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Assume $X,Y$ to be random variables defined on $(\Omega,\Sigma,P)$, $Y = aX + b$ and that $X$ is Gaussian. I wanted to derive the conditional p.d.f. defined by:

$$f_{Y|X}(y|x) := \frac{f_{X,Y}(x,y)}{f_X(x)}$$

It is easy to show that $E[Y|X] = Y$ a.s. and also if $g(x) = \int_\mathbb{R} yf_{Y|X}(y|x)dy$ then $(g \circ X)(\omega) = g(X(\omega))$ is also a version of the conditional expectation (This is shown in the textbook titled "Probability With Martignales" by David Williams). Therefore,

$$g(X(\omega)) = aX(\omega) + b\text{ a.s.}$$

Is it possible to derive $f_{Y|X}(y|x)$ from the above relation? If not, what is the best way to derive this?

Any help is much appreciated. Thanks

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Conditioned on the value of $X$, $Y$ is a constant, and its conditional pdf is thus a discrete "distribution" assigning probability mass $1$ to the value $aX+b$. Note that $X$ and $Y$ are not jointly continuous random variables, and $f_{X,Y}(x,y)$ is a line density with all the probability mass on the line $y = ax+b$. –  Dilip Sarwate Mar 21 '12 at 15:11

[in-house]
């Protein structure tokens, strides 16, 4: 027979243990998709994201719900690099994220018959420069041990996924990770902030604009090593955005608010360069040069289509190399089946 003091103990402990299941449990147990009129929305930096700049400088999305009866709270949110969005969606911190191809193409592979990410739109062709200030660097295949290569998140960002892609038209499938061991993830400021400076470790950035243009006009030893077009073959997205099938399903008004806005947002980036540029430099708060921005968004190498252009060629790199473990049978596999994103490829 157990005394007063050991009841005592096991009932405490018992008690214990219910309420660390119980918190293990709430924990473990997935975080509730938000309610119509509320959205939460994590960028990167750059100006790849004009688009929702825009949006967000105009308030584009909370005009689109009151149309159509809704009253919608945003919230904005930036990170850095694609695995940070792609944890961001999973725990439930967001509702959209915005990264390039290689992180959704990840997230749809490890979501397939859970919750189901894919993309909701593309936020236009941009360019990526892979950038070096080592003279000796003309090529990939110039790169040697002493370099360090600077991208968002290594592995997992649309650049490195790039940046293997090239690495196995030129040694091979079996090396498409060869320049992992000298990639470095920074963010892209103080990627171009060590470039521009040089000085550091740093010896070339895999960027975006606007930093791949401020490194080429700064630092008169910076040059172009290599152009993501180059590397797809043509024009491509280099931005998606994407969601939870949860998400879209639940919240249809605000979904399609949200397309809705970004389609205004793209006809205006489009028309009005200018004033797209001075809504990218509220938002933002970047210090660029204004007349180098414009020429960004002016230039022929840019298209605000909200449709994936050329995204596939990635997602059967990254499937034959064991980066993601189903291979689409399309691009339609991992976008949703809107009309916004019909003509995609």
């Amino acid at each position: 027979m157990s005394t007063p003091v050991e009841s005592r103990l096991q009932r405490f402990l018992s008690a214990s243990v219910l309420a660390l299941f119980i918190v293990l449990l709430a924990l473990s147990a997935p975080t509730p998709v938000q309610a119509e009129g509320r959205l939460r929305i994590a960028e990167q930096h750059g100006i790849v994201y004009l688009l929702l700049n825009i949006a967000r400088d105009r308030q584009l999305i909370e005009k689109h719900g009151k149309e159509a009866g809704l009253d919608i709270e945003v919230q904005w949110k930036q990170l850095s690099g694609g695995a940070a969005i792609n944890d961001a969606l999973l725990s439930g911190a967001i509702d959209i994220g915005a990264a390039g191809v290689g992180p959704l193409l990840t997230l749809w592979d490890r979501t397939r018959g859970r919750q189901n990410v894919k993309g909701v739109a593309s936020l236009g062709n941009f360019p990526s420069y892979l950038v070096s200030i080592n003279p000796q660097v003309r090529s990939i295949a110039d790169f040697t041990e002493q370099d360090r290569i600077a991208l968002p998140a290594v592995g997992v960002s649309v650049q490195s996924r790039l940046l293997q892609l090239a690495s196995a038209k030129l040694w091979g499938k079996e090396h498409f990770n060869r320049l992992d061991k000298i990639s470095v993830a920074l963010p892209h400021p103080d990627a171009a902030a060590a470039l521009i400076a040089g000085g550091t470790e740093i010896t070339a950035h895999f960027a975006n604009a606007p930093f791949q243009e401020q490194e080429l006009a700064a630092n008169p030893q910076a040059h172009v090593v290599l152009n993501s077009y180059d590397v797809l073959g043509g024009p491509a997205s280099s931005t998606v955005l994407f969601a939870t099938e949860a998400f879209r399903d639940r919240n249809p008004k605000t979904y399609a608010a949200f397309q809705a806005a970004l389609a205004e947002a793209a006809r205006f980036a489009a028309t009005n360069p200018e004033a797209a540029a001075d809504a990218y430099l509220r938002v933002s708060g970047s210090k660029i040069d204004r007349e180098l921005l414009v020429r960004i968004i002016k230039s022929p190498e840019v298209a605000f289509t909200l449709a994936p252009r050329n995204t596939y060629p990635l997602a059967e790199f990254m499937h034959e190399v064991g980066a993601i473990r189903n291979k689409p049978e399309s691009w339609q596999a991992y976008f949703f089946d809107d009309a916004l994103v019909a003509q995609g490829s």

Thanks! The situation is intuitively clear. I want to know if we can prove this rigorously. –  jpv Mar 21 '12 at 18:52
    
$Y = aX+b$ is either an identity: $Y(\omega) = aX(\omega) + b$ for all $\omega \in \Omega$ or holds almost surely ($Y(\omega) = aX(\omega) + b$ for almost all $\omega \in \Omega$) depending on what you mean when you write $Y = aX+b$. Thus, given that $X(\omega) = x$, either $Y(\omega) = ax+b$ in which case $P\{Y=ax+b|X=x\} = 1$ or $Y(\omega) = ax+b$ for almost all $\omega \in \Omega$ and so $P\{Y=ax+b|X=x\} = 1$ once again. Thus, given $X=x$, either $Y$ is a constant $ax+b$, or almost surely the constant $ax+b$ and in either case, $P\{Y=ax+b|X=x\} = 1$. –  Dilip Sarwate Mar 21 '12 at 19:17

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